The Daily Telegraph

Duke of York to join procession as family unites

Prince Andrew to play key role in mourning period during temporary return to public stage

- By Victoria Ward

THE Duke of York will today join his siblings in a solemn procession behind Queen Elizabeth II’S coffin as he prepares to play a central role in national mourning. He will appear alongside the King, the Princess Royal and the Earl of Wessex at key moments in the coming days, as the family publicly unites in grief.

The Duke and Duchess of Sussex will also appear at any relevant events involving the Queen’s grandchild­ren and their spouses.

That any of them would have been excluded was “out of the question”, a palace source said. “These plans will be signed off by the King in accordance with his mother’s wishes.”

At 2.35pm on Monday, the late Queen’s coffin will be driven 1,200 yards along Edinburgh’s Royal Mile from the Palace of Holyroodho­use to the 14th-century St Giles’ Cathedral.

Her four children will follow, shoulder to shoulder, on foot, all seen together in public for the first time since her death. Vice Admiral Sir Tim Laurence will follow on foot, while the Queen Consort and the Countess of Wessex will travel by car.

At 2.55pm, the coffin, with the Crown of Scotland on top, will be carried into the cathedral ahead of a service of thanksgivi­ng.

It will then rest for 24 hours to enable the people of Scotland to pay their last respects. Thousands are expected to queue in order to file past the coffin before it is taken by hearse to Edinburgh airport at 5pm tomorrow. Continuous vigils will be mounted by the Royal Company of Archers.

At 7.20pm, the King, the Princess Royal, the Duke of York and the Earl of Wessex will mount their own vigil, standing for a short time at the four corners of their mother’s coffin.

The Duke of York, 62, was effectivel­y sacked as a working royal in January after finding himself at the heart of one of the biggest royal scandals in recent memory, accused of raping and sexually abusing a young sex-traffickin­g victim.

Stripped of all royal titles and removed from virtually all facets of

royal life, he had, until now, been frozen out of public life.

Even during the Platinum Jubilee celebratio­ns, he was only meant to attend one event, the service of thanksgivi­ng at St Paul’s Cathedral, but otherwise hidden away behind closed doors, forced to watch the festivitie­s on television. In the event, he was struck down with Covid and was not seen at all.

Both the King and the Prince of Wales have indicated that the Duke will have no formal role during their reigns.

But there was never a suggestion that he would be shunned from any part of the public mourning for the late Queen.

The Duke was incredibly close to his mother, who, aside from his ex-wife Sarah, Duchess of York, has proved his biggest champion during the last few years. He is understood to have spent an enormous amount of time with her recently, often making the short journey from his home, Royal Lodge, to Windsor Castle most days.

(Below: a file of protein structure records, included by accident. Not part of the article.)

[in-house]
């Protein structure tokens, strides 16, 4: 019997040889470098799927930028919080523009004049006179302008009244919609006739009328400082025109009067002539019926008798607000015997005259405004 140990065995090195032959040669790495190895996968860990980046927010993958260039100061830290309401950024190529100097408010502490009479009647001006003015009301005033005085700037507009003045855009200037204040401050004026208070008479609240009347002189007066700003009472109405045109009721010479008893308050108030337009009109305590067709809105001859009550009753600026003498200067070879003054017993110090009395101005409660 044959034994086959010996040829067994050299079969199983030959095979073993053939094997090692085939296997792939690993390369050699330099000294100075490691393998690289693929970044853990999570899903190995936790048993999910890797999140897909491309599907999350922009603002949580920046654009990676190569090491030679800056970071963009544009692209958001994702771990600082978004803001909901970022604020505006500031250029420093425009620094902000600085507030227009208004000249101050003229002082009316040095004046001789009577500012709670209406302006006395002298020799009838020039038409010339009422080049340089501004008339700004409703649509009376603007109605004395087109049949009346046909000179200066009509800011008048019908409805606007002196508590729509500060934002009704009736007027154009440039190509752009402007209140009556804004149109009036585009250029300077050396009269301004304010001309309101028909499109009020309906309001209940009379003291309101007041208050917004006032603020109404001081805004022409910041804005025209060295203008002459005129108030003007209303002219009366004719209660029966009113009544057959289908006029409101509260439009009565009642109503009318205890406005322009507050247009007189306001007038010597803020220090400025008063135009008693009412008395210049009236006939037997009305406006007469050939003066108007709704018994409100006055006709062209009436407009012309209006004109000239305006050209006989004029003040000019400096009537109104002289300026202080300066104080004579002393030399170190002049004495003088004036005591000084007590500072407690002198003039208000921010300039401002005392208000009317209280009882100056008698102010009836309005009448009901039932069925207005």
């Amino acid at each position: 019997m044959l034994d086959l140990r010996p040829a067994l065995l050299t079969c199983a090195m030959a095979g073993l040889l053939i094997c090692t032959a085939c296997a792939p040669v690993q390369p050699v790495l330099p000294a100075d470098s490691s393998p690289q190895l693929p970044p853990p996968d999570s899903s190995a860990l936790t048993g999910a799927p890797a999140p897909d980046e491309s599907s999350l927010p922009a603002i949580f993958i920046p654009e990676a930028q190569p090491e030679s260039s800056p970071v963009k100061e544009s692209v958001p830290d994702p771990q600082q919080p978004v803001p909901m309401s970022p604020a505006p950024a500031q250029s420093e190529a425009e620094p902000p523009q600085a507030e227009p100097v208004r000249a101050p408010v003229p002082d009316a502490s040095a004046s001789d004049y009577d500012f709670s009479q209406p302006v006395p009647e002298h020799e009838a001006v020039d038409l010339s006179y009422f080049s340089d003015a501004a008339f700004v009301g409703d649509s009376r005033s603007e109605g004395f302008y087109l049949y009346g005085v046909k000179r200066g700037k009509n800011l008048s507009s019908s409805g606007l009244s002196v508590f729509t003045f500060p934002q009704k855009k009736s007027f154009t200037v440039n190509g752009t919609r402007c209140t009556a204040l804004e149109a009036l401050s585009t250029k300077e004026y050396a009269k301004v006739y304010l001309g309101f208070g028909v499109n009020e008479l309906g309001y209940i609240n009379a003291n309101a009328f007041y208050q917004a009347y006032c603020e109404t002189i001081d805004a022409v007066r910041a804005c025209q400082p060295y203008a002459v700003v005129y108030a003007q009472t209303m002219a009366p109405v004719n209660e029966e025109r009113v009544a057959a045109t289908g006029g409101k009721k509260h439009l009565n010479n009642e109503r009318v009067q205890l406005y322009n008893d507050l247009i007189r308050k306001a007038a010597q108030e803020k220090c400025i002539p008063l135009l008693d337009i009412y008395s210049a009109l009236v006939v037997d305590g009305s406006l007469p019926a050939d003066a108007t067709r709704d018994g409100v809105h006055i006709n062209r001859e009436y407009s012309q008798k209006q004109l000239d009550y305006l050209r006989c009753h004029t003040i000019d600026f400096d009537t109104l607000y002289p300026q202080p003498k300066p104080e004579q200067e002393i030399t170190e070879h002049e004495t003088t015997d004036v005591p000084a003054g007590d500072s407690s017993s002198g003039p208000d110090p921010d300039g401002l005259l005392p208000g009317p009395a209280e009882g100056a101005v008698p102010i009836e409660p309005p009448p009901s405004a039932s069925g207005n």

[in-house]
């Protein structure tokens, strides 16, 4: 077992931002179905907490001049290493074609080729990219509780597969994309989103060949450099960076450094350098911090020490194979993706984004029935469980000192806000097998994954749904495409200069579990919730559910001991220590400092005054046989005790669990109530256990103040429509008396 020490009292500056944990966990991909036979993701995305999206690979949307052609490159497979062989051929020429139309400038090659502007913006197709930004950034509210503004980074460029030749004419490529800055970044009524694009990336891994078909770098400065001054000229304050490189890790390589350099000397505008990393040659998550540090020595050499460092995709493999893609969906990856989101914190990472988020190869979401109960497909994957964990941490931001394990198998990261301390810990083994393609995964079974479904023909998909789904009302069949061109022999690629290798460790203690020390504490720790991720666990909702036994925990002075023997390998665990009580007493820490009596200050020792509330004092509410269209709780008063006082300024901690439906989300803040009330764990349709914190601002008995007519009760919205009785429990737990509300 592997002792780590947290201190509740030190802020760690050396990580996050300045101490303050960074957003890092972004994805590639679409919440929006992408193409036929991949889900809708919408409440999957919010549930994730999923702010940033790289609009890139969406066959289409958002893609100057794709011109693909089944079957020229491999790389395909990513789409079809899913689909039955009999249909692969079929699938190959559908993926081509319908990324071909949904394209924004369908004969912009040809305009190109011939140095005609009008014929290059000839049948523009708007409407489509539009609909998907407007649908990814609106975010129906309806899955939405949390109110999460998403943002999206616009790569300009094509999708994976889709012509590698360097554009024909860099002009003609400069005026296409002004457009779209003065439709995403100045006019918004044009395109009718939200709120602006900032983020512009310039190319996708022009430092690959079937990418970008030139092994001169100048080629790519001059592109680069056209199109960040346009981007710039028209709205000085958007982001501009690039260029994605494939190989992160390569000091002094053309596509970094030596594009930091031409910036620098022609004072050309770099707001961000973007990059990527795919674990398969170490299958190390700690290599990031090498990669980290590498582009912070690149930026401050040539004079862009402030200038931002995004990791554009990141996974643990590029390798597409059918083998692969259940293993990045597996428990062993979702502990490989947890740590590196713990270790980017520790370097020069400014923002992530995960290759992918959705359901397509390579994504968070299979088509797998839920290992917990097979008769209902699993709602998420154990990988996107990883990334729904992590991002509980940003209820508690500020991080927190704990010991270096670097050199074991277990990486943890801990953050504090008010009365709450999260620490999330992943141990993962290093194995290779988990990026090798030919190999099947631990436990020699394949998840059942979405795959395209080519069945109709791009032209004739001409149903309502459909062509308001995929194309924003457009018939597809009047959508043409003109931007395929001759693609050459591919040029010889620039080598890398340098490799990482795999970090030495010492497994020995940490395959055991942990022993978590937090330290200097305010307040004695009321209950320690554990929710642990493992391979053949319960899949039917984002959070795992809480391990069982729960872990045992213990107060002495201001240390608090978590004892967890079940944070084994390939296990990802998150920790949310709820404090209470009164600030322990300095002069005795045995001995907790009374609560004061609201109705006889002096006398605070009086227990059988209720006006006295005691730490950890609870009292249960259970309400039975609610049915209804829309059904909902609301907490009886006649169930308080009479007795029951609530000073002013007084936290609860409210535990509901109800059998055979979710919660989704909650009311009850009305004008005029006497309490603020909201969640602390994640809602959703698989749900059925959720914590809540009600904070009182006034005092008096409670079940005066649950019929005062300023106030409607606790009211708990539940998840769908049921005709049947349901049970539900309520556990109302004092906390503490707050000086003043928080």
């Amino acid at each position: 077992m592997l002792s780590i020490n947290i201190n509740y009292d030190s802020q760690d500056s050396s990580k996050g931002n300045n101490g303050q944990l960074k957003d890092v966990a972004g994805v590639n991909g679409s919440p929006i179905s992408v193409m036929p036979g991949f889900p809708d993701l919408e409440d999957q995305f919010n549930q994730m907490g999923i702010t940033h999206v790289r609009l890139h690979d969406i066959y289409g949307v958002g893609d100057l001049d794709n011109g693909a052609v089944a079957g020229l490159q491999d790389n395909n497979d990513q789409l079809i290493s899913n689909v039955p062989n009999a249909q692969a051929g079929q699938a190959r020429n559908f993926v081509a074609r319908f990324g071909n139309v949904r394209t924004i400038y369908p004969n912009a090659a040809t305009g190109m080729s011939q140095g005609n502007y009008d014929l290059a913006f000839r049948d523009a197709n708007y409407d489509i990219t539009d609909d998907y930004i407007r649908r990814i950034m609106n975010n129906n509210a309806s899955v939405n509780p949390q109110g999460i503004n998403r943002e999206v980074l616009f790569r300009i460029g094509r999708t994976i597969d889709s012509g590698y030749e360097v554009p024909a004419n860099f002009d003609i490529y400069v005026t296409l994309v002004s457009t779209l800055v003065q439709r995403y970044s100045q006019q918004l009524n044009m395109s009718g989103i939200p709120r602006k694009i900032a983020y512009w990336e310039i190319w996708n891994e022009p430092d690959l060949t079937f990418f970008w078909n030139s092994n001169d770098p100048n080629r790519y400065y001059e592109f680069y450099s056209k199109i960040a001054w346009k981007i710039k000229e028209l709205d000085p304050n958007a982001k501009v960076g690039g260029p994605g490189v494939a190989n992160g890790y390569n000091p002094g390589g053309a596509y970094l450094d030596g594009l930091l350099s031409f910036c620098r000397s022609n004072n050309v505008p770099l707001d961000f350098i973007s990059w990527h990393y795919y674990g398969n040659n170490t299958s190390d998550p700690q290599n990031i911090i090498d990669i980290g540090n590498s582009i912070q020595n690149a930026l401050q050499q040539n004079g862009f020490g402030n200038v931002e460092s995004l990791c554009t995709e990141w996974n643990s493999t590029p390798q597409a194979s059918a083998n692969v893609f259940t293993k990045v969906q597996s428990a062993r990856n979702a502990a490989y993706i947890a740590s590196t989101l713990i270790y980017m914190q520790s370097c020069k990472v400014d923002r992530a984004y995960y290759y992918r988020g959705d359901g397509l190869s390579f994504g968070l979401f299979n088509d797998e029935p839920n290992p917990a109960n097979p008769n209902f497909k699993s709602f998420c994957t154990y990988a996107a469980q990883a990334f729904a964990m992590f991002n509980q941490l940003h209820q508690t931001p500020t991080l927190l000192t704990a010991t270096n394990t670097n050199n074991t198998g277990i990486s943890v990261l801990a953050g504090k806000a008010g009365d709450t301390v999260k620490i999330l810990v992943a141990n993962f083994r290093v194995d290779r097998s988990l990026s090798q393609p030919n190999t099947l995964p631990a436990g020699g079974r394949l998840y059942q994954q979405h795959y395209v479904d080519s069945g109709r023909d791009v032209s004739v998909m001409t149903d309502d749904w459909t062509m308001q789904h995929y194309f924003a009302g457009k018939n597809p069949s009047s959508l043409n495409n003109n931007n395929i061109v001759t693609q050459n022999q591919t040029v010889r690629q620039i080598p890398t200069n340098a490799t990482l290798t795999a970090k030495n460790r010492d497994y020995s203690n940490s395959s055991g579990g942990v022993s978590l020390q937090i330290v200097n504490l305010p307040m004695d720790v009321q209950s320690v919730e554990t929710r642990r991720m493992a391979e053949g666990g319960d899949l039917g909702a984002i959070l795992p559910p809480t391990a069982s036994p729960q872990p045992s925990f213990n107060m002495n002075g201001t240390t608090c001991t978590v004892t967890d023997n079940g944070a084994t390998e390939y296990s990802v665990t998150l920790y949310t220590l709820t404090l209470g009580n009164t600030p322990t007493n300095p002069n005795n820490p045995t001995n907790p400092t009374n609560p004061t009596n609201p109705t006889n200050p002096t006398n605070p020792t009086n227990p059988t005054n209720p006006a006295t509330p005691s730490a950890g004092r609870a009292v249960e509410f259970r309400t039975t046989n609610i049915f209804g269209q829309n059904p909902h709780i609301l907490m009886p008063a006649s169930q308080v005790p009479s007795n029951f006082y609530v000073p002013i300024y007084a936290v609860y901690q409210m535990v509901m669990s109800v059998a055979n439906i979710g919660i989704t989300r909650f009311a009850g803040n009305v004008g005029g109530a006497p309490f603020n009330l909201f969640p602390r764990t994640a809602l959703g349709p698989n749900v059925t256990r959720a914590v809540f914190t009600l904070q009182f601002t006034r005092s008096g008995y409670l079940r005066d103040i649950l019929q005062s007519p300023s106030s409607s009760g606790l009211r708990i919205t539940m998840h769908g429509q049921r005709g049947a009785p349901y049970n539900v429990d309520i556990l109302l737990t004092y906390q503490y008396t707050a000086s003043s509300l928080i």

When news of the Queen’s sudden deteriorat­ion came through on Thursday morning, the Duke rushed to RAF Northolt, where he joined Prince Edward, the Countess of Wessex and Prince William to fly to Scotland.

It is not yet known whether they were aware, before take-off, that they would not make it to Balmoral before she died.

The Duke remained behind closed doors on Thursday night with his siblings, as well as Prince William and Prince Harry. While the two younger princes left, separately, on Friday morning, the family was later joined by Zara Tindall and Peter Phillips, Princesses Beatrice and Eugenie, Lady Louise Windsor and James, Viscount Severn.

The Duke of York led the family on Saturday as they gathered for a small private service at Crathie Kirk before walking across the River Dee to inspect floral tributes at the gates of the Aberdeensh­ire estate.

He waved to onlookers, thanking them for their support, and also consoled his daughters as they struggled to keep their emotions in check.

Similarly, the family is aware that this is not the moment to leave the Duke and Duchess of Sussex out in the cold.

Difference­s will be set aside and the couple included in all relevant ceremonial events, just as the late Queen had wanted for the “much loved” members of her family.

The King made this clear on Saturday, when he said in his first televised address to the nation: “I want also to express my love for Harry and Meghan as they continue to build their lives overseas.”

Should doubts have remained, the Prince of Wales’s invitation for the Sussexes to join him and the Princess of Wales for a walkabout in Windsor on Saturday reinforced the point.

It is thought that the late Queen’s four children will take part in a second procession on Wednesday, as the coffin is taken by horse-drawn carriage from Buckingham Palace to the Palace of Westminste­r.

They could mount a second vigil at her coffin at Westminste­r Hall, where she will lie in state for four days.

Her grandchild­ren may take part in a vigil next Sunday, the evening before her funeral.

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 ?? ?? The King and Queen arrived in separate cars at Buckingham Palace yesterday, waving to acknowledg­e the large crowds gathered to greet them. Below right, long queues had formed at the Palace to lay floral tributes to the late Queen Elizabeth II
The King and Queen arrived in separate cars at Buckingham Palace yesterday, waving to acknowledg­e the large crowds gathered to greet them. Below right, long queues had formed at the Palace to lay floral tributes to the late Queen Elizabeth II

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